Figure 1
Figure 1

Capillary refill time measurements from both observers for all 20 dogs. The solid (black) and empty (white) triangles represent measurements from observer 1 (Ob1) and observer 2 (Ob2), respectively. The first, second, and third measurements are arranged from left to right for each observer and each dog.

Citation: Journal of the American Veterinary Medical Association 262, 1; 10.2460/javma.23.07.0417

Figure 2
Figure 2

Coefficients of variation (CV%) for Ob1 and Ob2. The black and white columns represent the CV% for each dog from Ob1 and Ob2, respectively.

Citation: Journal of the American Veterinary Medical Association 262, 1; 10.2460/javma.23.07.0417

Figure 3
Figure 3

Coefficients of variation for comparison of Ob1 and Ob2. Each column represents the CV% for each dog.

Citation: Journal of the American Veterinary Medical Association 262, 1; 10.2460/javma.23.07.0417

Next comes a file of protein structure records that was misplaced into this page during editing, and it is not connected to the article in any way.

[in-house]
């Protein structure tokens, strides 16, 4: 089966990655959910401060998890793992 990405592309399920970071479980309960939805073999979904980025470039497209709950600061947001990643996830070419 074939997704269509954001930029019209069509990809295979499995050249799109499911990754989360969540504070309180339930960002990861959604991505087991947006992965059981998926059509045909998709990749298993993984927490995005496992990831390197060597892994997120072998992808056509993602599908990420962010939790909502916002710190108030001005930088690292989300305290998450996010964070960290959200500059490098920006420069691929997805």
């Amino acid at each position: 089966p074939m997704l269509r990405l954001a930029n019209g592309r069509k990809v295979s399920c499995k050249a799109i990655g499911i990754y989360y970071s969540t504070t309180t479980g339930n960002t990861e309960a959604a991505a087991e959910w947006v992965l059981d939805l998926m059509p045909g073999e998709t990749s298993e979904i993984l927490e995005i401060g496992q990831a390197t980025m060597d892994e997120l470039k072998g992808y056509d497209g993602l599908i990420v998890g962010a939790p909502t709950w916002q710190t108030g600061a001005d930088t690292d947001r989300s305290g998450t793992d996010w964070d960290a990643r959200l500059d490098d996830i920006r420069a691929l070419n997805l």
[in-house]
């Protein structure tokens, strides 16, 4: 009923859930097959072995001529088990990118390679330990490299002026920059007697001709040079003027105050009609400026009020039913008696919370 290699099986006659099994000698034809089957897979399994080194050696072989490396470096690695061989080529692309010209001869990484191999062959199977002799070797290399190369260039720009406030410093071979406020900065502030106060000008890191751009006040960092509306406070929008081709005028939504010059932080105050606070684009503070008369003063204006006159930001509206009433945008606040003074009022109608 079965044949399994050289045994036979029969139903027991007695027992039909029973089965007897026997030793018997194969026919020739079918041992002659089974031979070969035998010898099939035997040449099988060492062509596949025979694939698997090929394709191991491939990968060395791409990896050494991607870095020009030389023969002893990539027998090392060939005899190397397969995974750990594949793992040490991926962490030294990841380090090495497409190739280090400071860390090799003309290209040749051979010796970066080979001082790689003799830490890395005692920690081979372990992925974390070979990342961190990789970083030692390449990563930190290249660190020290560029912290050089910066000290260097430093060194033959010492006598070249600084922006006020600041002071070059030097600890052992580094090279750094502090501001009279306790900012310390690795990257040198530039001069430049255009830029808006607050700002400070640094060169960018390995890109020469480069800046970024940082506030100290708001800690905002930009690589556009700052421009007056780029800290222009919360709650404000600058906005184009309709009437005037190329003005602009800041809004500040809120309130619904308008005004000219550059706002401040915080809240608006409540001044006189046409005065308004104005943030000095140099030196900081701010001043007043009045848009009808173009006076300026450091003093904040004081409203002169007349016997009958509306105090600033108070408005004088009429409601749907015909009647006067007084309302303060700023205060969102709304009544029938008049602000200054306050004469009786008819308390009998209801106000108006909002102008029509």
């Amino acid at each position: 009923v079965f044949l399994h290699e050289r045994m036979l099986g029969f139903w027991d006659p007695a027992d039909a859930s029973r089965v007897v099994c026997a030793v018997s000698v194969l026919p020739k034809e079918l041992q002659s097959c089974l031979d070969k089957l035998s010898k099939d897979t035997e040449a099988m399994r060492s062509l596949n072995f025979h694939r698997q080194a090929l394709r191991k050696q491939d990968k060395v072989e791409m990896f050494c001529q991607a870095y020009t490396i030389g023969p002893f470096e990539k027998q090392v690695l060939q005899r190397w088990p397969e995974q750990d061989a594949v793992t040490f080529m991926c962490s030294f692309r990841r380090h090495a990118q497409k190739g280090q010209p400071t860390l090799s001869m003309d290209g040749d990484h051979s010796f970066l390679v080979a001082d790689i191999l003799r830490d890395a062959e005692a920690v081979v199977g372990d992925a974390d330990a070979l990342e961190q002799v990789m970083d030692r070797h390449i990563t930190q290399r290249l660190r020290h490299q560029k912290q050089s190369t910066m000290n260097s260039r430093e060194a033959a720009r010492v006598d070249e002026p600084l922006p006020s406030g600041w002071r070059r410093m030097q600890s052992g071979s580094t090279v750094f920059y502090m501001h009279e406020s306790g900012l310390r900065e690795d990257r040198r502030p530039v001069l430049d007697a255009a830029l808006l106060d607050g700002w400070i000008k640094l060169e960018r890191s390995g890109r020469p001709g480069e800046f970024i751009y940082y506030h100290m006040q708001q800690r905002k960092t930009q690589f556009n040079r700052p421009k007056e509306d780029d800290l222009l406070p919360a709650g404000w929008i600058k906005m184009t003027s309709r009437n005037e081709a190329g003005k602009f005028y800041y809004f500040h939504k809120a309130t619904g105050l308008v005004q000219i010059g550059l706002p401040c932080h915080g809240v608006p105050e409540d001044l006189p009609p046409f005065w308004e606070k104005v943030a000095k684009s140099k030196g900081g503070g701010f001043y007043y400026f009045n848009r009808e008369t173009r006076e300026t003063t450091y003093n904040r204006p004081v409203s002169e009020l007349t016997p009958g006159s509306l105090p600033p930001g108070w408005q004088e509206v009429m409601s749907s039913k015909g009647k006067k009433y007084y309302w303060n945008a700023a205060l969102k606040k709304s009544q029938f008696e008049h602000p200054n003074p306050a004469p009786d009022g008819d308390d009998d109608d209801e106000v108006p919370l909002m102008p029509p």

The ICCs for Ob1 were 0.973 (95% CI, 0.943 to 0.988) and 0.991 (95% CI, 0.980 to 0.996) for single and average measures, respectively. The ICCs for Ob2 were 0.951 (95% CI, 0.901 to 0.979) and 0.983 (95% CI, 0.965 to 0.993) for single and average measures, respectively. The ICC between Ob1 and Ob2 was 0.979 (95% CI, 0.947 to 0.991).

The SEM was 0.11 seconds and 0.122 seconds for intraobserver and interobserver, respectively. The MDD was 0.30 seconds and 0.34 seconds for intraobserver and interobserver, respectively.

Discussion

The main finding of this study was that CRT measurement was reliable in dogs when performed by veterinarians using a standardized technique after training, based on ICC higher than 0.9 and CV% lower than 10% for each observer individually (intraobserver) and for the comparison between the 2 observers (interobserver).